When I moved into my first place, I couldn't believe how dirty everything was all the time. I found myself dusting and mopping continuously, only to deal with a fresh layer of grime later. After awhile, I realized that the problem was blowing straight out of my air ducts. My ventilation lines were so dirty that it was spreading grime through my house every single time the air clicked on. Fortunately, I called an HVAC contractor who was able to clean my vents to a gleaming shine. I know how big of a difference cleaning up your ventilation system can make, which is why I want to spread the word.
Homeowners in the Northern United States, including in snowy New England, are now able to heat their homes with heat pumps, thanks to technological advancements that improve efficiency. The Boston Globe reports that heat pumps are capable of keeping homes warm in temperatures as cold as minus 20°F. Heat pumps still, however, won't work if air can't freely flow around them. If you live in a New England and are using a heat pump to heat your home, make sure you brush snow off of it after any blizzards, or else it might freeze up.
New Technology, but Still the Same Concept
As The Boston Globe notes, there are several specific advancements that make new heat pumps more efficient than older models were. The list of improvements includes the following:
Despite these improvements, however, the concept behind heat pumps remains the same. They extract heat from the air outside and direct it inside. The temperature exchange is now more efficient than it ever has been, which is why some models are able to extract heat even when the temperature is below freezing.
However, no heat pumps, regardless of how efficient they are, work without adequate air flow, because the air provides heat for them to extract. Without fresh air moving around, there is no heat to be extracted.
Snow Can Inhibit Airflow
In the Southern United States, airflow issues are fairly uncommon. Once in awhile, leaves or grass clippings might block air from moving around a heat pump and need to be hosed off, but that is about the only airflow issue homeowners must deal with. Any snowfall tends to be minimal and quickly melts, so it doesn't significantly impede the pump's air circulation.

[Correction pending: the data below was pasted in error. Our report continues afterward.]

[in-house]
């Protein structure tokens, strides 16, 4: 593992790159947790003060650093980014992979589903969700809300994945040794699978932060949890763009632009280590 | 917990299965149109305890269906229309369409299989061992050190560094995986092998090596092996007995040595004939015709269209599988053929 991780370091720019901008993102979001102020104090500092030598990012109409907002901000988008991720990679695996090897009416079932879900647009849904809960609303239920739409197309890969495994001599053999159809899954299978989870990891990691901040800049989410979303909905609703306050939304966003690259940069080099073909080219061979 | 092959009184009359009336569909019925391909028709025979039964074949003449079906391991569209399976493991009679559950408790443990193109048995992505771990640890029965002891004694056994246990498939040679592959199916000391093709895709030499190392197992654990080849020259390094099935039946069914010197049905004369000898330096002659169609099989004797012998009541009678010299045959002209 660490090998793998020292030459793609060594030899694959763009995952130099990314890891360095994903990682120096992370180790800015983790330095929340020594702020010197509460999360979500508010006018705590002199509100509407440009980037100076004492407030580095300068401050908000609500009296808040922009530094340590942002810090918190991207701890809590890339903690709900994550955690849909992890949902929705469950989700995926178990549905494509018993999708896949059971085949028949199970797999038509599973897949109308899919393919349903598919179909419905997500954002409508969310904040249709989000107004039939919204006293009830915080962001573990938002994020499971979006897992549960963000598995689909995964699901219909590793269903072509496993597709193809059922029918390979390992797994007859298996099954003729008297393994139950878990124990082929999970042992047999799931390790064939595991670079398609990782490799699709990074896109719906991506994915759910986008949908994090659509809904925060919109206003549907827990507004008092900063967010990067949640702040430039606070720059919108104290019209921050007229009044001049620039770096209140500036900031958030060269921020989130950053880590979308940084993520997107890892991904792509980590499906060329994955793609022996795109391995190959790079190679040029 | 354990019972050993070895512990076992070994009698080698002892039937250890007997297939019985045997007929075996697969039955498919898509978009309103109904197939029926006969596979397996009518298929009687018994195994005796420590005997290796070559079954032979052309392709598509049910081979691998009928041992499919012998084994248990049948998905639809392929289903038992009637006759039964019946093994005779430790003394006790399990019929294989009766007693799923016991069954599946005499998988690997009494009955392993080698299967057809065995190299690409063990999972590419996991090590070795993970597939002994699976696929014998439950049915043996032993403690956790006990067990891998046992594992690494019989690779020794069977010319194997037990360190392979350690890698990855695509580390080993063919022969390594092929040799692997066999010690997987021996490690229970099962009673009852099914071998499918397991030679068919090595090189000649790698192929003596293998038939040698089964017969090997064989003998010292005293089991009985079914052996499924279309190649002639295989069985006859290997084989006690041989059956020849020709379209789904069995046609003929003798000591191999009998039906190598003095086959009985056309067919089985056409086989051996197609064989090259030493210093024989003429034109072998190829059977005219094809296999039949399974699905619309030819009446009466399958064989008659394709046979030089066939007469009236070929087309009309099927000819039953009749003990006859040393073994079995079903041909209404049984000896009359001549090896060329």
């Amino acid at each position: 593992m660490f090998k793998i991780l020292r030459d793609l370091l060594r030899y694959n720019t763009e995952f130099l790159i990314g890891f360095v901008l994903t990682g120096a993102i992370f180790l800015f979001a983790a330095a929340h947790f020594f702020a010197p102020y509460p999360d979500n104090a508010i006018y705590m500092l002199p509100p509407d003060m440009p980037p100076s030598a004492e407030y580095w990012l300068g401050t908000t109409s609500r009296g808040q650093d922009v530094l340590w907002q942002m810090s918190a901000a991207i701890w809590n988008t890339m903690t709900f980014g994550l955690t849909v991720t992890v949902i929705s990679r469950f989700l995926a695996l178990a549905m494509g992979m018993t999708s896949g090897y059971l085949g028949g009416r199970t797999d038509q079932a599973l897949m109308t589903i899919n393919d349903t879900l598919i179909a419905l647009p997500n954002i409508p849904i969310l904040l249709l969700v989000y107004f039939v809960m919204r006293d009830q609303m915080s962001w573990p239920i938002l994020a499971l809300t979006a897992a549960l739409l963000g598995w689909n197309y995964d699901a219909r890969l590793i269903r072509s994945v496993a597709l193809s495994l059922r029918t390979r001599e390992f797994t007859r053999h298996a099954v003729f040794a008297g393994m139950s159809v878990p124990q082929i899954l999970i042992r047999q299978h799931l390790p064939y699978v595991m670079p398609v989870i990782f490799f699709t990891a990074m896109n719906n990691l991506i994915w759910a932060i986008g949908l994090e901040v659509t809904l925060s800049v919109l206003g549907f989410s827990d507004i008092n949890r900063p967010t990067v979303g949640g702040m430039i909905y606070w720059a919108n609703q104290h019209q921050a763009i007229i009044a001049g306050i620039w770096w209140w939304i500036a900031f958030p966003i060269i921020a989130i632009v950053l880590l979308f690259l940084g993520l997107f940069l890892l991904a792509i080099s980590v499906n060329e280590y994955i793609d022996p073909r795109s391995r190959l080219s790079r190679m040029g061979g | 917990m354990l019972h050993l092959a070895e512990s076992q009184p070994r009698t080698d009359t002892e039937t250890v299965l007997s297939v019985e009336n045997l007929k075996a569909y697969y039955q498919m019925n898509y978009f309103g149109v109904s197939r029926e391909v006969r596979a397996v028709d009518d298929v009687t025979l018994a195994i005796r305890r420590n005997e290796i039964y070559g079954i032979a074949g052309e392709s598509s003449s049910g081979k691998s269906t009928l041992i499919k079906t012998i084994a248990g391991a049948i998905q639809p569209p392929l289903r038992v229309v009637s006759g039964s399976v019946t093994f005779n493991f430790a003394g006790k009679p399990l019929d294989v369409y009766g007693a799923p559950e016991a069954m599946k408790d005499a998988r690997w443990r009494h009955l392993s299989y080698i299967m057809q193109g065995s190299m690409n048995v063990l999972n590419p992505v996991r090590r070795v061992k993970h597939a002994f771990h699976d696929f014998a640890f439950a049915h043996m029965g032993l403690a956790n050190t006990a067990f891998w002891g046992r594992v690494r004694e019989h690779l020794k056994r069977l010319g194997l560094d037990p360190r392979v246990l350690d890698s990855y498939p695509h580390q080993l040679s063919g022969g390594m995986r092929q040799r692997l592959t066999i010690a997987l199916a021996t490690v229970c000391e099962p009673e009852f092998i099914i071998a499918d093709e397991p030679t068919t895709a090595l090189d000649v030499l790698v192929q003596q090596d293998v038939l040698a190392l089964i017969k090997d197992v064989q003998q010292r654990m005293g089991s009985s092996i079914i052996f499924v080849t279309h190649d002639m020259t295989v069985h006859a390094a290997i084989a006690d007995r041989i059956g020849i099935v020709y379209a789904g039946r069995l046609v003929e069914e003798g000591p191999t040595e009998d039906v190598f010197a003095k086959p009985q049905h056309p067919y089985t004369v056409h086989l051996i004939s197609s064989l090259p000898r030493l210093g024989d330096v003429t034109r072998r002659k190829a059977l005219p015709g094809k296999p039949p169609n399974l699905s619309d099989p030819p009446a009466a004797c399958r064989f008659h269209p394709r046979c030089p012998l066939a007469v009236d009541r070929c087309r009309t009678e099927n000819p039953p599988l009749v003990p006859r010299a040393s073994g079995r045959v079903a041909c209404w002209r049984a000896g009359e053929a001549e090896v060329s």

In New England, where some areas see over 100 inches of snow, homeowners face a unique airflow problem during winter. Several feet of snow can fall during a blizzard and block the heat pump's airflow.
Prevent Your Heat Pump from Freezing Up
To keep a heat pump working after a snowstorm, you'll have to clear snow from off and around it. At the very least, you'll need to brush snow off the top of the unit and dig snow out from the sides of it. If you aren't able to do this for a little while, the pump might begin to freeze up. To fix this, you'd also have to run the heat pump's defrost cycle.
Alternatively, if you don't want to go out and clear snow off your heat pump after each storm, you could build a shelter for it. Any shelter you make should prevent snow from building up on the unit but also let air circulate through the shelter. One design that works is to build a two-sided plywood structure with a top. If the two sides face the wind, they and the top will block most of the snow from accumulating around your pump. At the same time, the two open sides will let air move around your pump.
If you live in New England and heat your home with a heat pump, don't let it freeze up in a blizzard. Keep it working well and your home warm by preventing snow from blocking the pump's air flow. You can either brush it off and dig it out after each storm or build a two-sided shelter. Be prepared to do one or the other when it snows. For more information on heat pumps, check out a company like Actionaire Inc.